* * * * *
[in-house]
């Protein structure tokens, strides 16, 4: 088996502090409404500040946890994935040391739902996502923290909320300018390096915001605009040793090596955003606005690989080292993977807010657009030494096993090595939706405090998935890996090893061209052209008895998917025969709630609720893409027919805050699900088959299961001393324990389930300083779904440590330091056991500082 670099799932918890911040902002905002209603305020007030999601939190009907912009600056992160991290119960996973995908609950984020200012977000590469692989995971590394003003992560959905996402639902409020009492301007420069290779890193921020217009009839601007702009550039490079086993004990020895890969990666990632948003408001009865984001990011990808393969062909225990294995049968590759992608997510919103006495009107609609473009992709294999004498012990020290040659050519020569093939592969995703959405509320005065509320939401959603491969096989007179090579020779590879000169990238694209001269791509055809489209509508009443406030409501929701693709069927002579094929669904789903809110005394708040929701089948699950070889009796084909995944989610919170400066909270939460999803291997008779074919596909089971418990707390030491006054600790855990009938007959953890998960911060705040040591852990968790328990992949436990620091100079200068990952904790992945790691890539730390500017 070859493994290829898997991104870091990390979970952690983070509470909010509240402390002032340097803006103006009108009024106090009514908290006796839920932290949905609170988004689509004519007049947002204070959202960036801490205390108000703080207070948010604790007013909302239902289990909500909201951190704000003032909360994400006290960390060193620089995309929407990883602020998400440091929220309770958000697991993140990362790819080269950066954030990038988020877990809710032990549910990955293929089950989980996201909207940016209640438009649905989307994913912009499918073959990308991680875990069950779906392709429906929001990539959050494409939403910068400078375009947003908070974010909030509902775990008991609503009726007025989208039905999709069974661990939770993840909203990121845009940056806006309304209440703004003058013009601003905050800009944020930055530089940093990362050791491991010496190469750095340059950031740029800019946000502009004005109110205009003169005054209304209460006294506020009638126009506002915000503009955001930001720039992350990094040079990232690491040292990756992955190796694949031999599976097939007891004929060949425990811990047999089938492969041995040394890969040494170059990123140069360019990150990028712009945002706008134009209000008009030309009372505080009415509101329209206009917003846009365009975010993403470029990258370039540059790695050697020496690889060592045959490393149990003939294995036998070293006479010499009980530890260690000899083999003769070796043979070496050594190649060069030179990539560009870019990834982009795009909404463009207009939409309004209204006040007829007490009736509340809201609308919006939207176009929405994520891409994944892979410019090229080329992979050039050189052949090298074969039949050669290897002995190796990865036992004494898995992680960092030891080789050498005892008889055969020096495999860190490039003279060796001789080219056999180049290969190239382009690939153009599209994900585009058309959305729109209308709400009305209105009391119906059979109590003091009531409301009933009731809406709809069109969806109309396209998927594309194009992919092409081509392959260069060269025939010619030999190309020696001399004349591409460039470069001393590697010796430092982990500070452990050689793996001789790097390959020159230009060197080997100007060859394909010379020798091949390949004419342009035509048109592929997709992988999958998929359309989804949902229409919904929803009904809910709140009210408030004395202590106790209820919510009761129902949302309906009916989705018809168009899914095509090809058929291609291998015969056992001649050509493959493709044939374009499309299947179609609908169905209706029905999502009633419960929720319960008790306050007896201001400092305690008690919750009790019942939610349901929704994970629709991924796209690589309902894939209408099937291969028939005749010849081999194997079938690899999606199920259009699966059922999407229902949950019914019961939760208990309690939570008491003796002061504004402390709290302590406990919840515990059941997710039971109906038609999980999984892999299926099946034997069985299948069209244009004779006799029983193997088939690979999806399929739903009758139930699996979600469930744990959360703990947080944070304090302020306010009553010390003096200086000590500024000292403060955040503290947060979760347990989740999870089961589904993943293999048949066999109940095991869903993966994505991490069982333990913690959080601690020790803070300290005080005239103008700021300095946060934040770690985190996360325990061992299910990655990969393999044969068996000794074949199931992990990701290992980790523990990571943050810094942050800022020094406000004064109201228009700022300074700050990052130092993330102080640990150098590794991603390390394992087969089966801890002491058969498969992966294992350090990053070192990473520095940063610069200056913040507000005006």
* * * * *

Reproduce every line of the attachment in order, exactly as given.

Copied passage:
[in-house]
């Protein structure tokens, strides 16, 4: 088996502090409404500040946890994935040391739902996502923290909320300018390096915001605009040793090596955003606005690989080292993977807010657009030494096993090595939706405090998935890996090893061209052209008895998917025969709630609720893409027919805050699900088959299961001393324990389930300083779904440590330091056991500082 670099799932918890911040902002905002209603305020007030999601939190009907912009600056992160991290119960996973995908609950984020200012977000590469692989995971590394003003992560959905996402639902409020009492301007420069290779890193921020217009009839601007702009550039490079086993004990020895890969990666990632948003408001009865984001990011990808393969062909225990294995049968590759992608997510919103006495009107609609473009992709294999004498012990020290040659050519020569093939592969995703959405509320005065509320939401959603491969096989007179090579020779590879000169990238694209001269791509055809489209509508009443406030409501929701693709069927002579094929669904789903809110005394708040929701089948699950070889009796084909995944989610919170400066909270939460999803291997008779074919596909089971418990707390030491006054600790855990009938007959953890998960911060705040040591852990968790328990992949436990620091100079200068990952904790992945790691890539730390500017 070859493994290829898997991104870091990390979970952690983070509470909010509240402390002032340097803006103006009108009024106090009514908290006796839920932290949905609170988004689509004519007049947002204070959202960036801490205390108000703080207070948010604790007013909302239902289990909500909201951190704000003032909360994400006290960390060193620089995309929407990883602020998400440091929220309770958000697991993140990362790819080269950066954030990038988020877990809710032990549910990955293929089950989980996201909207940016209640438009649905989307994913912009499918073959990308991680875990069950779906392709429906929001990539959050494409939403910068400078375009947003908070974010909030509902775990008991609503009726007025989208039905999709069974661990939770993840909203990121845009940056806006309304209440703004003058013009601003905050800009944020930055530089940093990362050791491991010496190469750095340059950031740029800019946000502009004005109110205009003169005054209304209460006294506020009638126009506002915000503009955001930001720039992350990094040079990232690491040292990756992955190796694949031999599976097939007891004929060949425990811990047999089938492969041995040394890969040494170059990123140069360019990150990028712009945002706008134009209000008009030309009372505080009415509101329209206009917003846009365009975010993403470029990258370039540059790695050697020496690889060592045959490393149990003939294995036998070293006479010499009980530890260690000899083999003769070796043979070496050594190649060069030179990539560009870019990834982009795009909404463009207009939409309004209204006040007829007490009736509340809201609308919006939207176009929405994520891409994944892979410019090229080329992979050039050189052949090298074969039949050669290897002995190796990865036992004494898995992680960092030891080789050498005892008889055969020096495999860190490039003279060796001789080219056999180049290969190239382009690939153009599209994900585009058309959305729109209308709400009305209105009391119906059979109590003091009531409301009933009731809406709809069109969806109309396209998927594309194009992919092409081509392959260069060269025939010619030999190309020696001399004349591409460039470069001393590697010796430092982990500070452990050689793996001789790097390959020159230009060197080997100007060859394909010379020798091949390949004419342009035509048109592929997709992988999958998929359309989804949902229409919904929803009904809910709140009210408030004395202590106790209820919510009761129902949302309906009916989705018809168009899914095509090809058929291609291998015969056992001649050509493959493709044939374009499309299947179609609908169905209706029905999502009633419960929720319960008790306050007896201001400092305690008690919750009790019942939610349901929704994970629709991924796209690589309902894939209408099937291969028939005749010849081999194997079938690899999606199920259009699966059922999407229902949950019914019961939760208990309690939570008491003796002061504004402390709290302590406990919840515990059941997710039971109906038609999980999984892999299926099946034997069985299948069209244009004779006799029983193997088939690979999806399929739903009758139930699996979600469930744990959360703990947080944070304090302020306010009553010390003096200086000590500024000292403060955040503290947060979760347990989740999870089961589904993943293999048949066999109940095991869903993966994505991490069982333990913690959080601690020790803070300290005080005239103008700021300095946060934040770690985190996360325990061992299910990655990969393999044969068996000794074949199931992990990701290992980790523990990571943050810094942050800022020094406000004064109201228009700022300074700050990052130092993330102080640990150098590794991603390390394992087969089966801890002491058969498969992966294992350090990053070192990473520095940063610069200056913040507000005006």